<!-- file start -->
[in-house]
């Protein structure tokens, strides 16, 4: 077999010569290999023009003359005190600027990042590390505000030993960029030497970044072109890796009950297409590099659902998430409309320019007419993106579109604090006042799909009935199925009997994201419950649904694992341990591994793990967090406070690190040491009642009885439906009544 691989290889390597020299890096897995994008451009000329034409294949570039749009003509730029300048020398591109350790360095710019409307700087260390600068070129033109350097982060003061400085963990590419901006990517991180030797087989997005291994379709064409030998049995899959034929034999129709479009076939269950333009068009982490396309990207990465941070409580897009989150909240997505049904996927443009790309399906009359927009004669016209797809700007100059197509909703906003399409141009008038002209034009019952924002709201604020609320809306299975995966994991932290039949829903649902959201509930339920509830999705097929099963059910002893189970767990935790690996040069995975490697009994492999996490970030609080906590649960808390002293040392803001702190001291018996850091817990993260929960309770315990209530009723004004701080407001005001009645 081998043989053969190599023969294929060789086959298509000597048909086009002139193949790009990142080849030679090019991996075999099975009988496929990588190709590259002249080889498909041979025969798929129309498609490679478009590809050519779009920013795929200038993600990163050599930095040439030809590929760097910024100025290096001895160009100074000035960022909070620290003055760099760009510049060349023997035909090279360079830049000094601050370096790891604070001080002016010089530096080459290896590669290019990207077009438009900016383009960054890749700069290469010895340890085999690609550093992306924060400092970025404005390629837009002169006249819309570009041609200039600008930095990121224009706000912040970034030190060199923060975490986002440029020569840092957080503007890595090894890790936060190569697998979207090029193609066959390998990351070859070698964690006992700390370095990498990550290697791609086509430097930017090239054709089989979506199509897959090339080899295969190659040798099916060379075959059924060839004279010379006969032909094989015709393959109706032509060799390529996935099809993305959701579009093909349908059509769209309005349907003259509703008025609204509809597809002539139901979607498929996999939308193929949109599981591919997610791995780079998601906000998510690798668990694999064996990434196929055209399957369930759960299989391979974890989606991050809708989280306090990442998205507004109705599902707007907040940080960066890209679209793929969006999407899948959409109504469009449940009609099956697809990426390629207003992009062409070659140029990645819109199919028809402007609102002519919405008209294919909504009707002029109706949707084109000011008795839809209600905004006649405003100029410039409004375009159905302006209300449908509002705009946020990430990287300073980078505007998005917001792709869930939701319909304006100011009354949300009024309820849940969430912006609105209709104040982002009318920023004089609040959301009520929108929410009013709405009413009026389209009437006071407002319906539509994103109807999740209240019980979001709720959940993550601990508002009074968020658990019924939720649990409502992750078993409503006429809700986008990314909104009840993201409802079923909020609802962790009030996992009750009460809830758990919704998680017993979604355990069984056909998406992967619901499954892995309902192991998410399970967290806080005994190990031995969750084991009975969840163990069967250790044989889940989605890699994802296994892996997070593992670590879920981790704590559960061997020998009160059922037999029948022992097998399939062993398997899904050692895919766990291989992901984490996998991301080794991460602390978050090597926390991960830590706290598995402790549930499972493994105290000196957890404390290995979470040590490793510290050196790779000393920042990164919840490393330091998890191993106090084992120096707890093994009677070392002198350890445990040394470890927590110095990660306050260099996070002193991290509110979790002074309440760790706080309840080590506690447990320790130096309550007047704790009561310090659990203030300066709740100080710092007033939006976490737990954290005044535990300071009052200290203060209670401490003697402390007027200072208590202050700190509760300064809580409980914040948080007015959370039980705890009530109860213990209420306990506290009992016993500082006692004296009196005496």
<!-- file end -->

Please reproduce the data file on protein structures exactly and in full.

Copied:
[in-house]
């Protein structure tokens, strides 16, 4: 077999010569290999023009003359005190600027990042590390505000030993960029030497970044072109890796009950297409590099659902998430409309320019007419993106579109604090006042799909009935199925009997994201419950649904694992341990591994793990967090406070690190040491009642009885439906009544 691989290889390597020299890096897995994008451009000329034409294949570039749009003509730029300048020398591109350790360095710019409307700087260390600068070129033109350097982060003061400085963990590419901006990517991180030797087989997005291994379709064409030998049995899959034929034999129709479009076939269950333009068009982490396309990207990465941070409580897009989150909240997505049904996927443009790309399906009359927009004669016209797809700007100059197509909703906003399409141009008038002209034009019952924002709201604020609320809306299975995966994991932290039949829903649902959201509930339920509830999705097929099963059910002893189970767990935790690996040069995975490697009994492999996490970030609080906590649960808390002293040392803001702190001291018996850091817990993260929960309770315990209530009723004004701080407001005001009645 081998043989053969190599023969294929060789086959298509000597048909086009002139193949790009990142080849030679090019991996075999099975009988496929990588190709590259002249080889498909041979025969798929129309498609490679478009590809050519779009920013795929200038993600990163050599930095040439030809590929760097910024100025290096001895160009100074000035960022909070620290003055760099760009510049060349023997035909090279360079830049000094601050370096790891604070001080002016010089530096080459290896590669290019990207077009438009900016383009960054890749700069290469010895340890085999690609550093992306924060400092970025404005390629837009002169006249819309570009041609200039600008930095990121224009706000912040970034030190060199923060975490986002440029020569840092957080503007890595090894890790936060190569697998979207090029193609066959390998990351070859070698964690006992700390370095990498990550290697791609086509430097930017090239054709089989979506199509897959090339080899295969190659040798099916060379075959059924060839004279010379006969032909094989015709393959109706032509060799390529996935099809993305959701579009093909349908059509769209309005349907003259509703008025609204509809597809002539139901979607498929996999939308193929949109599981591919997610791995780079998601906000998510690798668990694999064996990434196929055209399957369930759960299989391979974890989606991050809708989280306090990442998205507004109705599902707007907040940080960066890209679209793929969006999407899948959409109504469009449940009609099956697809990426390629207003992009062409070659140029990645819109199919028809402007609102002519919405008209294919909504009707002029109706949707084109000011008795839809209600905004006649405003100029410039409004375009159905302006209300449908509002705009946020990430990287300073980078505007998005917001792709869930939701319909304006100011009354949300009024309820849940969430912006609105209709104040982002009318920023004089609040959301009520929108929410009013709405009413009026389209009437006071407002319906539509994103109807999740209240019980979001709720959940993550601990508002009074968020658990019924939720649990409502992750078993409503006429809700986008990314909104009840993201409802079923909020609802962790009030996992009750009460809830758990919704998680017993979604355990069984056909998406992967619901499954892995309902192991998410399970967290806080005994190990031995969750084991009975969840163990069967250790044989889940989605890699994802296994892996997070593992670590879920981790704590559960061997020998009160059922037999029948022992097998399939062993398997899904050692895919766990291989992901984490996998991301080794991460602390978050090597926390991960830590706290598995402790549930499972493994105290000196957890404390290995979470040590490793510290050196790779000393920042990164919840490393330091998890191993106090084992120096707890093994009677070392002198350890445990040394470890927590110095990660306050260099996070002193991290509110979790002074309440760790706080309840080590506690447990320790130096309550007047704790009561310090659990203030300066709740100080710092007033939006976490737990954290005044535990300071009052200290203060209670401490003697402390007027200072208590202050700190509760300064809580409980914040948080007015959370039980705890009530109860213990209420306990506290009992016993500082006692004296009196005496």